Hazel McHaffie

The King’s genius

I’ve had the legendary ‘King of Horror’, American writer Stephen King, in my sights for yonks but only just got around to reading one of his books: Under the Dome. It’s a mammoth 896 pages long but its antecedents intrigued me.

King first tried to write it in 1976 but gave up after two weeks. He began the same story again thirty-one years later, passionate about exploring the ecological and meteorological concerns his plotline presented, but this time the technical problems overwhelmed him. However, the ideas kept niggling, and he eventually co-opted a trusted researcher to thoroughly investigate all the highly technical aspects of his story, and Under the Dome finally materialised, his 58th novel. That’s persistence and commitment, huh?

I’m not going to review it – you can find good analyses on line if you’re interested, but horror and sci fi, brutal murder and gang rape for fun, crudity and graphic violence, really aren’t my thing. I guess I’m in the minority – no, I don’t guess, I know I am! The evidence is there. King has published 59 novels and sold over 350 million copies. His shelves are overloaded with awards and trophies. He’s in my age bracket and still going strong. That’s what success and popularity look like. He just doesn’t happen to be my cup of tea.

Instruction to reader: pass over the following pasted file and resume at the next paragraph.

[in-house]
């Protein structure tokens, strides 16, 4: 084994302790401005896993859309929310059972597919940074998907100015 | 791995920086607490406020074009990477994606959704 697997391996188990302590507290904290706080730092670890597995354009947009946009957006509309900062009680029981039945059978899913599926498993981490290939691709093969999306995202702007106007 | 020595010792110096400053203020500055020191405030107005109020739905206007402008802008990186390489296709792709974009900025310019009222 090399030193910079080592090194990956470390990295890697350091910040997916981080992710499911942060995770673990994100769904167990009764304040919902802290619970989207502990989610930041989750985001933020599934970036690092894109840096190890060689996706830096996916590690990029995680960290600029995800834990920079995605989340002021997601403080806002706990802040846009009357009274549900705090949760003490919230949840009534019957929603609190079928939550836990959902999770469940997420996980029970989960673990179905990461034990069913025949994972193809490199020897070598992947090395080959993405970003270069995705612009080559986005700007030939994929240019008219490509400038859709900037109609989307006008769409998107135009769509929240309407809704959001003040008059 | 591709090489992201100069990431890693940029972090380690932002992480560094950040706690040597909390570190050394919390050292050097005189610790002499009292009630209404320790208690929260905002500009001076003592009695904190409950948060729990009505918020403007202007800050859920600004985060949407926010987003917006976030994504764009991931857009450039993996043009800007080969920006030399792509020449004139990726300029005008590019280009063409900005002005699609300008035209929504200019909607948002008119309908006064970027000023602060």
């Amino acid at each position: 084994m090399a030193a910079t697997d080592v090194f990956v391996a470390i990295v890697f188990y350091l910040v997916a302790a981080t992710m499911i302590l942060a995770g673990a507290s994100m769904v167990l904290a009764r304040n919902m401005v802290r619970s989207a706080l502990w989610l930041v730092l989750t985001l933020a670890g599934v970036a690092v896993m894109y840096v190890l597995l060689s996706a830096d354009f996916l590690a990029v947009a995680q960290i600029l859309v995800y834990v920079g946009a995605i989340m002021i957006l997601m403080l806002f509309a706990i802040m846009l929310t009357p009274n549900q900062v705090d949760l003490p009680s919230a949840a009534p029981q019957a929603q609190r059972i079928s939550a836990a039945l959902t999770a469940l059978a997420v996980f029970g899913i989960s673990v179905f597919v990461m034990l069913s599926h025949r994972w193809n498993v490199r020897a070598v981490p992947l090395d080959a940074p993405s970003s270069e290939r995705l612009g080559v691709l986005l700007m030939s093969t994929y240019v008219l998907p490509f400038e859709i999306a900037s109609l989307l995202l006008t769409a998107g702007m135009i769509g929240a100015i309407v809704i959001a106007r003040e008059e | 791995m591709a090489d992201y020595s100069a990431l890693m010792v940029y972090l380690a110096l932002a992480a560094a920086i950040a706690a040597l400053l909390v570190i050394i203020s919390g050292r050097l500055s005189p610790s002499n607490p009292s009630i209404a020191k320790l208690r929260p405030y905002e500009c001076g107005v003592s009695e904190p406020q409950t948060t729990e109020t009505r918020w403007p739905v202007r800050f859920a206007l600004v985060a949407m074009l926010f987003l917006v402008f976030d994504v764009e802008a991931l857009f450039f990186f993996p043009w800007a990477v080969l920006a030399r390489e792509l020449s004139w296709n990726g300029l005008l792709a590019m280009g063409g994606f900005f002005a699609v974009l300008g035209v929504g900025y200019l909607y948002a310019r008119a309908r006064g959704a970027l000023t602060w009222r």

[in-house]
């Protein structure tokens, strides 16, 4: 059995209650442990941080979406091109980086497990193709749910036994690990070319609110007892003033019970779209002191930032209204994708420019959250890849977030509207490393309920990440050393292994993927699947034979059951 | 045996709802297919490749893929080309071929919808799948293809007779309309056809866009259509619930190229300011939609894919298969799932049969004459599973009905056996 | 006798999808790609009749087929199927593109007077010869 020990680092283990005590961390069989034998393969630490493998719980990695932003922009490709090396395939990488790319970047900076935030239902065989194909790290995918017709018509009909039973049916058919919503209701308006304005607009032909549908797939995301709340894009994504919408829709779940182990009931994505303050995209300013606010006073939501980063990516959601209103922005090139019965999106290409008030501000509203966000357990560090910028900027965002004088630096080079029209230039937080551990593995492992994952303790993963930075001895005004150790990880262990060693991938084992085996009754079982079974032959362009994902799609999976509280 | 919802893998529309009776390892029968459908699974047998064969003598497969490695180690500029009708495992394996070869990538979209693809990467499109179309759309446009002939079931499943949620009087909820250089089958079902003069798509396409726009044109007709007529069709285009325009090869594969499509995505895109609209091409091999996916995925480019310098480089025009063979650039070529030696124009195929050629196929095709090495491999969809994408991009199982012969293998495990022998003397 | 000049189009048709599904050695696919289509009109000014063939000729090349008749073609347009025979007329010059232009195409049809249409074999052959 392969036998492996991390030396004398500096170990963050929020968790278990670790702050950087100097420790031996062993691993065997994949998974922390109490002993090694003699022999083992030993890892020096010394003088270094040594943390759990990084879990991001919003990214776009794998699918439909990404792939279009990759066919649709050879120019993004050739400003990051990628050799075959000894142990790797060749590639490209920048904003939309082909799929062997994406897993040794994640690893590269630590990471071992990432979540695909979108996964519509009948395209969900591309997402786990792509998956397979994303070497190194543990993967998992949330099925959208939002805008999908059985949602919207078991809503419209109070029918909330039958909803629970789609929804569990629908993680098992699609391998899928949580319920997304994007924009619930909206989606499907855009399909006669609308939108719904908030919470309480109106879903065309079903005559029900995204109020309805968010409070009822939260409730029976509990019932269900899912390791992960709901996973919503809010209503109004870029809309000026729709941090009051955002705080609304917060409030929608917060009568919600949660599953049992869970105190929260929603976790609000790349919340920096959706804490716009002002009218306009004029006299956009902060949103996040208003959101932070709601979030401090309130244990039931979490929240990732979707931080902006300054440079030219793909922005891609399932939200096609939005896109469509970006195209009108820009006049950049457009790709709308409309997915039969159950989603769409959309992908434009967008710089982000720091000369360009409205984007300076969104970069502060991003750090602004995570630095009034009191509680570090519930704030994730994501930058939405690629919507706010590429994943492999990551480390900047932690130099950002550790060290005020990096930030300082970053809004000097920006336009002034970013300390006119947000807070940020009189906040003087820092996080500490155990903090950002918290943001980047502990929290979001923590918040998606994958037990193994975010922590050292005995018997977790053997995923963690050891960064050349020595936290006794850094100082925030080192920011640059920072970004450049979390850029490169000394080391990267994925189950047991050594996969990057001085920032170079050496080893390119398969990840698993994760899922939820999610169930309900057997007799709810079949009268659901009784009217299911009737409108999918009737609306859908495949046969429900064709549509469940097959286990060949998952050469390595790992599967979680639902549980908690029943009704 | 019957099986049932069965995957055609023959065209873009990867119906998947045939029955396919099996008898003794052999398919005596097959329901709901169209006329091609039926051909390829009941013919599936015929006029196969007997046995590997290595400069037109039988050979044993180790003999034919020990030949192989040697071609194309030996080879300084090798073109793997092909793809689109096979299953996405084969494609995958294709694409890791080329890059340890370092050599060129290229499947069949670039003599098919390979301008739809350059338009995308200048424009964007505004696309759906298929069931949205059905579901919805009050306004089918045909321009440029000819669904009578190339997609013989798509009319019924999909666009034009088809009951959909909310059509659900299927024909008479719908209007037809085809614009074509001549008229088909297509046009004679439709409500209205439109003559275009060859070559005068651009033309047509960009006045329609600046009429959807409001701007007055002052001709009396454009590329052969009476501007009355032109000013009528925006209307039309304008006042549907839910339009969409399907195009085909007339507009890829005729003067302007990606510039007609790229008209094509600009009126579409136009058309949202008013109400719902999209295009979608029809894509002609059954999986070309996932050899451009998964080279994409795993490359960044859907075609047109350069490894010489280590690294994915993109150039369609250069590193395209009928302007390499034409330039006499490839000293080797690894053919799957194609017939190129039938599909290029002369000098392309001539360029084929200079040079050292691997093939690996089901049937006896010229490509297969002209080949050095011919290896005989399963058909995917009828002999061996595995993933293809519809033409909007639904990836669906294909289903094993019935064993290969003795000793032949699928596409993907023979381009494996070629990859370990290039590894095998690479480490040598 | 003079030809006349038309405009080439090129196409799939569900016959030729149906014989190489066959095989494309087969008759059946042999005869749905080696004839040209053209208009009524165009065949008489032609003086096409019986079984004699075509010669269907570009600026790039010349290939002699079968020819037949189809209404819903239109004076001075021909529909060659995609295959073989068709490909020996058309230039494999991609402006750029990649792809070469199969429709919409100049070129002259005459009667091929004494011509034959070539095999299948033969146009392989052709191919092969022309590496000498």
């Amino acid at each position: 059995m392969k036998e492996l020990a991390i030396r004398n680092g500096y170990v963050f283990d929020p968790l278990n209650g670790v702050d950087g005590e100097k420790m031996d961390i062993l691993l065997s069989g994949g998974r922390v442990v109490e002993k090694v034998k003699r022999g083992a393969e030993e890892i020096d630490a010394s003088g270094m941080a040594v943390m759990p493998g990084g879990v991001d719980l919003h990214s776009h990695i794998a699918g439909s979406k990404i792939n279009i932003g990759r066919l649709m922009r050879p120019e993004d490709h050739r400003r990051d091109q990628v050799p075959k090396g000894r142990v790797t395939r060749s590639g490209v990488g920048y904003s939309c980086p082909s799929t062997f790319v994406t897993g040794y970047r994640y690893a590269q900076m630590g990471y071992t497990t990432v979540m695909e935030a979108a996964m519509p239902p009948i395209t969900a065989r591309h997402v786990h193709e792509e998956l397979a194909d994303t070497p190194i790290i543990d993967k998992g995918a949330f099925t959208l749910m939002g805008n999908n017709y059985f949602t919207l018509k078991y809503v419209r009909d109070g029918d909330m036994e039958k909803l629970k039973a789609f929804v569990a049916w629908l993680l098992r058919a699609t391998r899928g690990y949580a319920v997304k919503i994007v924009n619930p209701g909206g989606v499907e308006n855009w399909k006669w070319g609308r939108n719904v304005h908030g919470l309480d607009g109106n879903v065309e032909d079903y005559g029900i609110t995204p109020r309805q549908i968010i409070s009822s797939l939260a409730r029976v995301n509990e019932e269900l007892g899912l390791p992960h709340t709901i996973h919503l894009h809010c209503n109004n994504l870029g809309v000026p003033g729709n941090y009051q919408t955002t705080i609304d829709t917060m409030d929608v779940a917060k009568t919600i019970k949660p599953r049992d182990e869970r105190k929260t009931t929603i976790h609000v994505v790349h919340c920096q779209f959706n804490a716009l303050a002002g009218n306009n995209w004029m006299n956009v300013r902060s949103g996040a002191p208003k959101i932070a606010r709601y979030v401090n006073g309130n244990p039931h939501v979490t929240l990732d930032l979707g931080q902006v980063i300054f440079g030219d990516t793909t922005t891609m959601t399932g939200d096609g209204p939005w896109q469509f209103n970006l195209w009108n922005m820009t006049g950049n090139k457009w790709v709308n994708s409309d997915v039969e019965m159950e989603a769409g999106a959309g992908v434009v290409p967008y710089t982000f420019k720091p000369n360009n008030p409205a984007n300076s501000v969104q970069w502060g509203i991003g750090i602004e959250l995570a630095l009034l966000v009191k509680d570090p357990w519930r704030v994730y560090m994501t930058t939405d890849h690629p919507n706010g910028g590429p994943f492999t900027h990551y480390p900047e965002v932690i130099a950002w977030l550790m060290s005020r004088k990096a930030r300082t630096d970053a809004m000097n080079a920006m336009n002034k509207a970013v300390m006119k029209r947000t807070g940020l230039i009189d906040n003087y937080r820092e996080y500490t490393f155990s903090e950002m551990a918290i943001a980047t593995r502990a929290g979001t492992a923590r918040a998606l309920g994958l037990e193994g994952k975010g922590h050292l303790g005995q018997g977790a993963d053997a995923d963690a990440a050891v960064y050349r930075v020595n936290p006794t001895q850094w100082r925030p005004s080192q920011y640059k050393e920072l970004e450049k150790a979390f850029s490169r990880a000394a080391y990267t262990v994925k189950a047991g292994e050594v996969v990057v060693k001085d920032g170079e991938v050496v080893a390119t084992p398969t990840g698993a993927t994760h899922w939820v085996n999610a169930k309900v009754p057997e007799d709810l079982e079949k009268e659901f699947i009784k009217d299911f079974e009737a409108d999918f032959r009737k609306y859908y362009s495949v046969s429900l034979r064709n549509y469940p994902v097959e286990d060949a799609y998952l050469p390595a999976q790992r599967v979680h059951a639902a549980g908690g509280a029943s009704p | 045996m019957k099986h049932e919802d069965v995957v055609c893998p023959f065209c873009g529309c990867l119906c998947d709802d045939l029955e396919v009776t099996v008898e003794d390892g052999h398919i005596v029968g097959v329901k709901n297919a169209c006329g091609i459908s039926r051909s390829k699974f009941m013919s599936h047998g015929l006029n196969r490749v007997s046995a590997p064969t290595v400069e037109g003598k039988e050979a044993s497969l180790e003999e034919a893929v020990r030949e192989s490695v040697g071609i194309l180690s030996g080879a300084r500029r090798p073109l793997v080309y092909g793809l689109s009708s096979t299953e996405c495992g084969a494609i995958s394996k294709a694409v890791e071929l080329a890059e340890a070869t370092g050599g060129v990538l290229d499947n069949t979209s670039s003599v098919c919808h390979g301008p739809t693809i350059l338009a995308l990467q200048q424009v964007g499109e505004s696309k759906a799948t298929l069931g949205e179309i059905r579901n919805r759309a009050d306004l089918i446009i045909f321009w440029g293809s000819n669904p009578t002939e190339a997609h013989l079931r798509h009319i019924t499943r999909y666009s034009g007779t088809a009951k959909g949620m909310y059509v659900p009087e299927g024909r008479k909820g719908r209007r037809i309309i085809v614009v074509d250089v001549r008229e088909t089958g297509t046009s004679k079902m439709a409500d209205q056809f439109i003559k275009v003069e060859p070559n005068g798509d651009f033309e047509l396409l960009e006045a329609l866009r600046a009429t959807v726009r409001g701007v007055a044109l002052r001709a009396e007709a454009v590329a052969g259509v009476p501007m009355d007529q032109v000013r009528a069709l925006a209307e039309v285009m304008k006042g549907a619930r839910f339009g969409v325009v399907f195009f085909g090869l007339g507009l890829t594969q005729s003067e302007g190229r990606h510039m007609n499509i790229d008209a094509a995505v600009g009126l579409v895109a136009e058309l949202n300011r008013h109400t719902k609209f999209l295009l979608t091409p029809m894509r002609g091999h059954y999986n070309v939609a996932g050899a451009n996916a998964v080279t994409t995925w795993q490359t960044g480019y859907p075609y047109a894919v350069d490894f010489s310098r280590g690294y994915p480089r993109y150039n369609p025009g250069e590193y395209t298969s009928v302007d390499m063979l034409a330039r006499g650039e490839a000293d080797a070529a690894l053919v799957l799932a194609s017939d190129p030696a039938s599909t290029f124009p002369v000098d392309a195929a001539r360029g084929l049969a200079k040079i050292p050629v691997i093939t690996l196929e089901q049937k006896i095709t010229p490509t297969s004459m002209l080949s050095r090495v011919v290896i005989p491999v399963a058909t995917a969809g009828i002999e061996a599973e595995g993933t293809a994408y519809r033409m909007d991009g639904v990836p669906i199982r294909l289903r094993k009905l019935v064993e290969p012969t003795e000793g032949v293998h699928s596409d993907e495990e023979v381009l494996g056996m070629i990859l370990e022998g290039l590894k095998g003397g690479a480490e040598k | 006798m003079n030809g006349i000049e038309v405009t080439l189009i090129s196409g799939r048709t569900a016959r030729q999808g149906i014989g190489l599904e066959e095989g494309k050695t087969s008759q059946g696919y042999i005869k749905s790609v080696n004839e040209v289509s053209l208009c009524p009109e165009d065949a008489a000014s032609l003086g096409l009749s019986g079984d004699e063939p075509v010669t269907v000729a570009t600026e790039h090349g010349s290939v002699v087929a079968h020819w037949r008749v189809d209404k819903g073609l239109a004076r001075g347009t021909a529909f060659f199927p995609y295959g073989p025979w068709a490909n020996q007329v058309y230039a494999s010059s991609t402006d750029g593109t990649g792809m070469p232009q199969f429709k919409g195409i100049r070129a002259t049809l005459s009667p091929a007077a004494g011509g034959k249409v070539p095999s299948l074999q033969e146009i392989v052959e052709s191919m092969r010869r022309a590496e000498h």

Essentially the story is about ‘liberal morality’ and a ‘moderate green sensibility’ versus ‘greed, corruption and fundamentalism’. The first 5% of this brute of a book is devoted to unmitigated death and destruction, recounted in graphic detail as one by one vehicles and people and animals collide with an invisible barrier which has come down and encased a small town in Maine like one of those giant glass domes designed to protect food from dust and insects. Only this one isn’t protective; anything but. By 90% of the way through – I read it on my Kindle – a population of 2000+ residents has been reduced to 32 people; by 97% there are just two dozen left. That’s some death toll! And King was determined to keep his ‘pedal consistently to the metal’ throughout. Only in the last few pages does resolution come, leaving deep philosophical questions about this somewhat allegorical sci-fi tale in its wake.

OK, maybe maybe aliens from outer space aren’t my bag, but hey, no experience is ever wasted on a writer. And one of the things I do seriously envy is his ability to convey so much with such an economy of words. So I thought I’d share a few examples with you.

‘he walked with cartoon caution’
‘shock and denial masquerading as calm control’
‘she never finished the thought, only closed the door on it’
‘sarcasm is her response to fear’
a smile is ‘not turned up to maximum chill
he spoke ‘softly as if to a child in a tantrum’
‘A lackadaisical little breeze cat’s-pawed their cheeks’
‘the family that slays together stays together’
[why was she bullied?] ‘… it was everything, right down to the way my skirts and blouses and even my hair ribbons matched. They wore clothes, I had outfits.’
‘… sixteen months of border warfare between the country of Controlling Parents and the smaller but well-fortified principality of Determined Teenager.’

As for me, persisting, reading every last word of this door-stopper, has encouraged me to return to my own far more pedestrian prose and up the ante! Has to be a good thing if as a consequence readers can lift a few choice phrases from my writing and linger a moment over the philosophical implications. A tough masterclass though!

 

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